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I'm moving to Germany this summer and may not have a job solidified beforehand. In that case I'd need to take out a private insurance policy to hold me over until I'm working and on a statutory plan. I've read that it's difficult to switch from private to public and would like to know if I might face any difficulties.

I also have some old injuries. Would anyone be able to confirm that the state system accepts non-citizens with pre-existing conditions?

Thank you, Aaron W

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    Which country you are from? Which kind of medical insurance do you have at the moment? If you are on public insurance currently, you may qualify for German public insurance. – Janka Jun 6 '18 at 22:47
  • Depends on a lot of things. Are you older than 55? Will you be self-employed? Will your salary be larger than 50K a year or smaller than 400€ a month? Will you be eligible for any benefits while unemployed here? – nvoigt Jun 9 '18 at 6:36
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    You don't have to go private. Public health insurance companies do have plans to cover "freiwillig versicherte" (people who chose public health insurance although not required by law) and most of the time, being on such a plan makes you eligible for the normal plan with no questions asked when you get a job. – nvoigt Jun 9 '18 at 6:40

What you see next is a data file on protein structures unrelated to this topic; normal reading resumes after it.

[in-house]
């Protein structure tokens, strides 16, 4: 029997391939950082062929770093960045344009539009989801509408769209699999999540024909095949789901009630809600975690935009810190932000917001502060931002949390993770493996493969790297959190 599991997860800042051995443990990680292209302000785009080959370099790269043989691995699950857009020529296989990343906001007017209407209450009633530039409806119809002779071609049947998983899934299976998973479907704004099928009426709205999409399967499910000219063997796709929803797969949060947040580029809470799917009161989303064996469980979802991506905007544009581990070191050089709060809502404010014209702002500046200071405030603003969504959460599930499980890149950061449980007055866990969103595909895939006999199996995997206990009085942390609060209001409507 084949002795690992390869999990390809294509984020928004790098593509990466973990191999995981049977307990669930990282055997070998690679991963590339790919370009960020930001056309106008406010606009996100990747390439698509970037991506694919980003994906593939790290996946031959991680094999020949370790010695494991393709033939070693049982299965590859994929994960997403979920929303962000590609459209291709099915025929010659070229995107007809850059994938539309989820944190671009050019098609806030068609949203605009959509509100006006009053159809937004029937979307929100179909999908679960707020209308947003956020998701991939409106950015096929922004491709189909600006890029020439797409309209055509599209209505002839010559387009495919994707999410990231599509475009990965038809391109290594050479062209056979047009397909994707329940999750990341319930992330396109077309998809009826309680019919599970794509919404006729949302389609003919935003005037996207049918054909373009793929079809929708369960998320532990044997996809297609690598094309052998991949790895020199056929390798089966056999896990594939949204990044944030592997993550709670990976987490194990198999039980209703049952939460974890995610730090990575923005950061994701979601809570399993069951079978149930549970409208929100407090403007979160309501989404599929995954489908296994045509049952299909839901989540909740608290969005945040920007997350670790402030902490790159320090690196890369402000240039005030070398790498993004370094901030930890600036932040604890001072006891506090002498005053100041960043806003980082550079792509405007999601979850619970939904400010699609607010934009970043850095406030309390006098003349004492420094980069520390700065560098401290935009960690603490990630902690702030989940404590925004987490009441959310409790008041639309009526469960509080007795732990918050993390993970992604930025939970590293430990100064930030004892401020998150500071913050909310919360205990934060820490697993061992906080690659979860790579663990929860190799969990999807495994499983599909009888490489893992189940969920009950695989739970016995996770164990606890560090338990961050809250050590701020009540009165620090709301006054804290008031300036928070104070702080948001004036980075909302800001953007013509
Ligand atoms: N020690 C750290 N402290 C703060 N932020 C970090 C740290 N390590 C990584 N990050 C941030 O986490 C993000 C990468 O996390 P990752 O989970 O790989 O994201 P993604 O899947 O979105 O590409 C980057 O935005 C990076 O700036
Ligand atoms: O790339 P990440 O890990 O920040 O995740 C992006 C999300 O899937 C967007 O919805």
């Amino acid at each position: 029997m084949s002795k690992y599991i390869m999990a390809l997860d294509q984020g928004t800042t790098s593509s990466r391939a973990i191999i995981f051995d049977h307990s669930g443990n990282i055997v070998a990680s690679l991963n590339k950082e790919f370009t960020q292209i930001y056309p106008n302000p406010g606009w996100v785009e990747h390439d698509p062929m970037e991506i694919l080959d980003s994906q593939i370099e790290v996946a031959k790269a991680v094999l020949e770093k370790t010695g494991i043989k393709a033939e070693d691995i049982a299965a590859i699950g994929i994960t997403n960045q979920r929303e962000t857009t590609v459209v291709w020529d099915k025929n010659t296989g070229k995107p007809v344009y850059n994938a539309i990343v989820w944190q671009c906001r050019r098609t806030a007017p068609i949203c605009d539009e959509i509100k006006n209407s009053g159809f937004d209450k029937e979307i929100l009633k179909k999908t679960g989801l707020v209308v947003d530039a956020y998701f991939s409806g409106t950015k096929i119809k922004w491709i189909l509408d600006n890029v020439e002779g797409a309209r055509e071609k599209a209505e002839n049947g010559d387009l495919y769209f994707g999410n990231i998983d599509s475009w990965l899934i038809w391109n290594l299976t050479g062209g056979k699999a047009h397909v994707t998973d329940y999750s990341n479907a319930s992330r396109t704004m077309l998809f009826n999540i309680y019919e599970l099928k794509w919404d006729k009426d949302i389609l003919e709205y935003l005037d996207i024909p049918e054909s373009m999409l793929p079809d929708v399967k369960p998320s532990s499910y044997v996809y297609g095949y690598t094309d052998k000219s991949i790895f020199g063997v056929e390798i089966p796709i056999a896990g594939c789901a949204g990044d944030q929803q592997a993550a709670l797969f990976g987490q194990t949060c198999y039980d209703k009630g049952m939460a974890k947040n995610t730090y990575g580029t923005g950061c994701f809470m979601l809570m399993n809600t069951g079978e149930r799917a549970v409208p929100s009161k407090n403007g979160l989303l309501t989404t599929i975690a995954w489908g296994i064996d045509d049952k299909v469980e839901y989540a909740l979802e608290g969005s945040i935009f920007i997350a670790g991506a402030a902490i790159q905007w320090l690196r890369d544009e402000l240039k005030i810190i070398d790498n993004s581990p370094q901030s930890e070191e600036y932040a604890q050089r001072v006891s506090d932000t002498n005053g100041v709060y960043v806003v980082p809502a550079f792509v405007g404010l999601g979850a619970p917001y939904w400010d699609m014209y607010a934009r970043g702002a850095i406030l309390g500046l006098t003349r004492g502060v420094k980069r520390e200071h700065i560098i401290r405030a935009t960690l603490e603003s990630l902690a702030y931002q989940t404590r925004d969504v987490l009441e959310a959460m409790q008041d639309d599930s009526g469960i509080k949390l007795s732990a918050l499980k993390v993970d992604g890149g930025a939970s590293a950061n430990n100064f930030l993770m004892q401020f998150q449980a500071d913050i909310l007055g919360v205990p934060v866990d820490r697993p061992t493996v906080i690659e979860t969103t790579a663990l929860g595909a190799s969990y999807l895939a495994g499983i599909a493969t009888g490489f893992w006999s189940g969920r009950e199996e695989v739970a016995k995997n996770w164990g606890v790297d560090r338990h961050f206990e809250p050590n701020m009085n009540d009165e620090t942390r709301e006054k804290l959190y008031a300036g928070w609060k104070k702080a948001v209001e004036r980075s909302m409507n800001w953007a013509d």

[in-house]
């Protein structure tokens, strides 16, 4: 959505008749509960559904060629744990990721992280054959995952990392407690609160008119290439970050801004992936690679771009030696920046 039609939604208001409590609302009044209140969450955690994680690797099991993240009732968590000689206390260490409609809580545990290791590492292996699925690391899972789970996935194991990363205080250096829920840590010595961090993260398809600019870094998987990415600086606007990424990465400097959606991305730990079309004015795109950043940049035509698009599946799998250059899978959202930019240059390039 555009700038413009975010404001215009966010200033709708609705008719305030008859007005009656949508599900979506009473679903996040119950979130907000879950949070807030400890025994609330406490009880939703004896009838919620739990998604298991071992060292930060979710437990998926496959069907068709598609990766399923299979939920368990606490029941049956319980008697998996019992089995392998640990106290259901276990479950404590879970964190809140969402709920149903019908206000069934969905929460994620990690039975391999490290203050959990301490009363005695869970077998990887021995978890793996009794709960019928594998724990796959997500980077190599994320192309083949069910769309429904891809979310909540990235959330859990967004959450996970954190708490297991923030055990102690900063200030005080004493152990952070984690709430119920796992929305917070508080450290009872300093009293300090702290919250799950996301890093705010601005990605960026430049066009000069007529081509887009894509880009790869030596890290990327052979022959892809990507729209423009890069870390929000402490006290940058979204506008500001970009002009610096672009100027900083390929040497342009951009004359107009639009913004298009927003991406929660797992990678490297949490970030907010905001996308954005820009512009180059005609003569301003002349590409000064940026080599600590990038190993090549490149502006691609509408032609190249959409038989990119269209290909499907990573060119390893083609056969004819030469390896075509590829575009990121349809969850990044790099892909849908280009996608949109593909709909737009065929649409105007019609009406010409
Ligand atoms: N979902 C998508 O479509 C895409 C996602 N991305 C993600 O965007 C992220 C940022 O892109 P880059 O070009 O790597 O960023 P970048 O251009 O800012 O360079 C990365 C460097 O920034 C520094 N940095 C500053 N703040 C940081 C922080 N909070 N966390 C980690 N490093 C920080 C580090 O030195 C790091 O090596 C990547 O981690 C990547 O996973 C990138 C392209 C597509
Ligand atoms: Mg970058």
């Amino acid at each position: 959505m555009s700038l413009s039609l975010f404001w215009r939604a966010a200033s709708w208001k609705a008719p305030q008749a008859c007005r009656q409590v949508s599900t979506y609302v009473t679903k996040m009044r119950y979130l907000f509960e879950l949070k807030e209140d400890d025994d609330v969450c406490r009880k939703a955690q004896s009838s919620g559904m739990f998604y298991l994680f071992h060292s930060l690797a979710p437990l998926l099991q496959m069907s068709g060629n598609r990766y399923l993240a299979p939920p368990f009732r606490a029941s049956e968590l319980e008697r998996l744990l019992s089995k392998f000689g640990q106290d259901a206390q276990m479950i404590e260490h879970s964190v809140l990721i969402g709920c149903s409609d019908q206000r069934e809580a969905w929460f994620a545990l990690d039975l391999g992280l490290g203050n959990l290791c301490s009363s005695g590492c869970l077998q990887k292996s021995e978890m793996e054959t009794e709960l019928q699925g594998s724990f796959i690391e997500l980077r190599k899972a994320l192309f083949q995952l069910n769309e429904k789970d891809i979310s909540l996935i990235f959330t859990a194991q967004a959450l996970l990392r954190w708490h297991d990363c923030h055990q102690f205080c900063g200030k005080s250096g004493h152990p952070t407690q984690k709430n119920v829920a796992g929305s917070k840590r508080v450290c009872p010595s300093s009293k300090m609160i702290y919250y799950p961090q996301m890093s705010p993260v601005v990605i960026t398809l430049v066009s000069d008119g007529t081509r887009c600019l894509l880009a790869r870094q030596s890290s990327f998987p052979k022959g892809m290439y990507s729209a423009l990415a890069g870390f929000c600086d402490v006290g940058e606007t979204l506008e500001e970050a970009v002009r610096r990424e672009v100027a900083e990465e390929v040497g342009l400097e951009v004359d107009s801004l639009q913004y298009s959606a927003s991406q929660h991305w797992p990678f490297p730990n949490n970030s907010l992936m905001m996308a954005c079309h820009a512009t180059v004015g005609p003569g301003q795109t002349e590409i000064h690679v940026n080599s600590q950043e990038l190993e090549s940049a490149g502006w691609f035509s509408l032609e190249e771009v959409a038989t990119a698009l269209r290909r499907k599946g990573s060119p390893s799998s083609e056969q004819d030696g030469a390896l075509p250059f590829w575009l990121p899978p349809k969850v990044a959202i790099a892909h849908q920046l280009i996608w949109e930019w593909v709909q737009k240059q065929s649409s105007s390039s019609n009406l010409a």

• @nvoigt. He HAS TO go to private. If he arrives from abroad, he does not have the right to be "freiwillig versicherte", because he was not insured by public German insurace before. See tk.de/techniker/service/leistungen-und-mitgliedschaft/… – Andrey Sapegin Sep 1 '18 at 22:31
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    @AndreySapegin If he is from an EEA country, he can use EHIC for up to 3 months for basic/emergency treatment. – gerrit Nov 7 '18 at 18:59
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It's indeed difficult to switch from private to public health insurance, but if your salary is below 60750€ a year (in 2019), public health insurance is your only option, and public health insurers can't refuse to cover you.

Source: https://allaboutberlin.com/guides/german-health-insurance

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    This answer is correct. By default, one should always choose a public insurance. If eligible, one can always switch to a private insurance - afterwhich returning to a public is not possible. – Mark Johnson Nov 3 at 13:54
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Seems to me that on arrival, your only options for health insurance coverage are travel health insurance, private German health insurance or (if you are from a EU country and until 3 months in Germany) the EHIC health insurance card. Travel health insurance seems the simplest and cheapest for a few months or even a year, but they often exclude people with pre-existing conditions.

I've read that it's difficult to switch from private to public and would like to know if I might face any difficulties.

It is not difficult if (and only if!) your eventual job in Germany is as an employee. Because for employees, there are only two ways of being health insured, and both cases allow you to become part of the public German health insurance system without issues: